April 15, 2009
The market indices rose strongly in the last hour of trading today. The
added a paltry
to end the day at 1,627;
the Dow tacked on a more robust 109.44 points (1.38%)
to close above 8,000 at 8,030;
and the S&P 500 gained 10.56
points (1.25%) to 852.
Oil and gold remained essentially unchanged at $49.76 and $893.50,
respectively. The VIX fell 1.5 to 36.17.
The U. S. economy is still contracting: U.S. economy still contracting.
Industrial output fell the most since World War II: Industrial output falls most since WWII...
down 13.3% since the recession began, and down 12.8% over the past
The core consumer price index, excluding groceries and
energy, rose about 0.2% (1.8% a year).
(1) It's clear that a lot of money is betting that
the worst is behind us, and that the March 6th low represented the low for
this multi-year market cycle. At the same time, there are reasons to think
that they're as wrong as they were when they bid to stock market up to a
new high in October, 2007, just before the market began its swan
(2) The current U. S. market stampede is slowing, and short-term, is
ripe for a significant pullback and retest.
(3) By contrast, unlike the U. S. indices, the Chinese FXI
ETF (see below), which bottomed at $19.42 on October 27, 2008,
successfully retested, on November 29, 2008, its October 27th low and has
now risen to close at $33.09 a share today. That represents a
$33.09/$19.42 = 1.70... a 70% rise from its low! So it's time to buy
(4) If FXI returned to its 2007 high of about $66 a share (after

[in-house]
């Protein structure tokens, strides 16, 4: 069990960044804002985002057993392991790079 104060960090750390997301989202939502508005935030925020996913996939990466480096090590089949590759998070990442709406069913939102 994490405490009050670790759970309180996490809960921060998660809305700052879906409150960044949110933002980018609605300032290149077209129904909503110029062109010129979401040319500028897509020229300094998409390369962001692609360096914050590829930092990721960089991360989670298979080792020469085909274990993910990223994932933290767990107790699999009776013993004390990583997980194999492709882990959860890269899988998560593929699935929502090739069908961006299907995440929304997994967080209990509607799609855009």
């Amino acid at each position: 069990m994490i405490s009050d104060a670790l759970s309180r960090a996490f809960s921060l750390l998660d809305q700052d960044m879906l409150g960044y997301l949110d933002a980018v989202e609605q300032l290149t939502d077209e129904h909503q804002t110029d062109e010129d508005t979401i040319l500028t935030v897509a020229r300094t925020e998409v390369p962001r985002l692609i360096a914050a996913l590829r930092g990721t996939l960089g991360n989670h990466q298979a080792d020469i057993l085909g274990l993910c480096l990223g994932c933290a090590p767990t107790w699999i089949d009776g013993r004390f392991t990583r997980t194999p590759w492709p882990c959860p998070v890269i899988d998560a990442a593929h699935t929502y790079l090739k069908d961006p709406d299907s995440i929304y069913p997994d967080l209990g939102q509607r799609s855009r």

adjusting for dividends), it would double from tonight's close of $33.09 a
Another, leveraged way to invest in FXI would be to buy
the January 22, 2011, $15 call -VHFAO. It closed today at $18.10 bid,
$18.60 asked. You could probably buy it for $18.10 bid or less the next
time FXI has a bad hair day, although as the chart shows, FXI is rising
rapidly. This would allow you to more than triple your present investment.
If you buy this LEAP (Long-Term Equity Anticipation)
call "at the market", you'll pay $18.60 for it, which isn't a
bad deal for a $33.09 ETF. In a way, you'd be paying a 51¢ premium per share, or
"rental fee" ($15 + $18.60 = $33.60) to "own" these $33.09 shares
of FXI until January, 2009, for $18.60 a share. However, if you sell your
call anytime soon, you can recoup your 51¢ premium. But this needs a
better explanation and some examples for anyone who's not comfortably
familiar with call options and how they work.
I'll try to write more about this tomorrow morning.
Todd Harrison shared in January